Mexico's New Tourism: Illegal Immigration Vacations

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Even as drug wars have scared visitors, they've given rise to nontraditional tours focusing on the country's challenges

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Sirens, gunshots, and simulated arrests aren't part of most vacations, but they're exactly what tourists who participate in the Caminata Nocturna (Night Hike) sign up for: an opportunity to pretend to be illegal immigrants and be pursued through the Mexican wilderness by fake "border guards." According to a recent report, experiences like the Caminata make up a new genre of "black tourism"—encompassing everything from drug trafficking to villages ravaged by NAFTA trade agreements—that is increasingly keeping Mexico's tourism industry afloat.

In February, the Mexican security consulting firm Grupo Multisistemas de Seguridad Industrial released a report documenting the rise of the phenomenon, which is said to have originated at the end of the last decade in spring break destinations in northern Mexico and on the coasts, as tourists became curious about drug-fueled "narco-culture." It quickly spread throughout the country. Now visitors to Mexico can see the shrine of the Holy Death cult in Mexico City and meet with relatives of young men who were murdered, or go on a tour of northern Mexico titled "Mexico-U.S. Border: Health, Labor, Migration and Environmental Problems."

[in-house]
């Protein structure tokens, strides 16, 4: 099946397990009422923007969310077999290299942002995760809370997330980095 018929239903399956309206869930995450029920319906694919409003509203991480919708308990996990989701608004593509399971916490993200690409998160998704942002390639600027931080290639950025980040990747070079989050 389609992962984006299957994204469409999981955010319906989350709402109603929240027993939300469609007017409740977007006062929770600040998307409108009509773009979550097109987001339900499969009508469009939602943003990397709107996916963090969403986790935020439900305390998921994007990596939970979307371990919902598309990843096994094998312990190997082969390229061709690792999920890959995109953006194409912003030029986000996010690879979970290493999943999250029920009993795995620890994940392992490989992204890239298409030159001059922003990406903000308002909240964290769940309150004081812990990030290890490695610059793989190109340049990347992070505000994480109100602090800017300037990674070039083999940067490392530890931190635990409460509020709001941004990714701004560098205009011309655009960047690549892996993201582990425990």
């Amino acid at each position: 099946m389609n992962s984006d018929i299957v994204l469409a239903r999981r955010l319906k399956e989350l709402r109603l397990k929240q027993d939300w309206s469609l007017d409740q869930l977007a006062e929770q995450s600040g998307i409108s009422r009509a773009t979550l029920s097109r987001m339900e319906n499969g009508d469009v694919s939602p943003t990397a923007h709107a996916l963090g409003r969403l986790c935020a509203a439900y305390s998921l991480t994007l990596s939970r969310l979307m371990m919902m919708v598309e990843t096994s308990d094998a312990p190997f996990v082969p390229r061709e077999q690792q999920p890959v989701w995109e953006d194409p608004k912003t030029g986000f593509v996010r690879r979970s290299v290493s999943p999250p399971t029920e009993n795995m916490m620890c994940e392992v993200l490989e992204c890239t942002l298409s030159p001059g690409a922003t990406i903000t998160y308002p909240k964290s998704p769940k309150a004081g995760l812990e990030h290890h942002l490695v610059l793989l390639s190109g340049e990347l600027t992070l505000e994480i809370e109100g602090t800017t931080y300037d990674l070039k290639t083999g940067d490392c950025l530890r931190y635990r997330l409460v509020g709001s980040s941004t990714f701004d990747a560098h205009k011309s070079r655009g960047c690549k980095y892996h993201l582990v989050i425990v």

And then there is the Caminata Nocturna, which takes place in the Parque Eco Alberto in the Mexican state of Hidalgo, near Mexico City. The experience is put on by the local Otomi population, an indigenous tribe. In fact, the village where the simulated "illegal immigrants' run" to the border takes place has been decimated by migration to the United States in real life.

Here is a brief photo essay documenting the Caminata.

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Daniel Fromson, a former associate editor at The Atlantic, is a writer based in Washington, D.C. He writes regularly for The Washington Post. His work has also appeared in Harper's Magazine, New York, and Slate.

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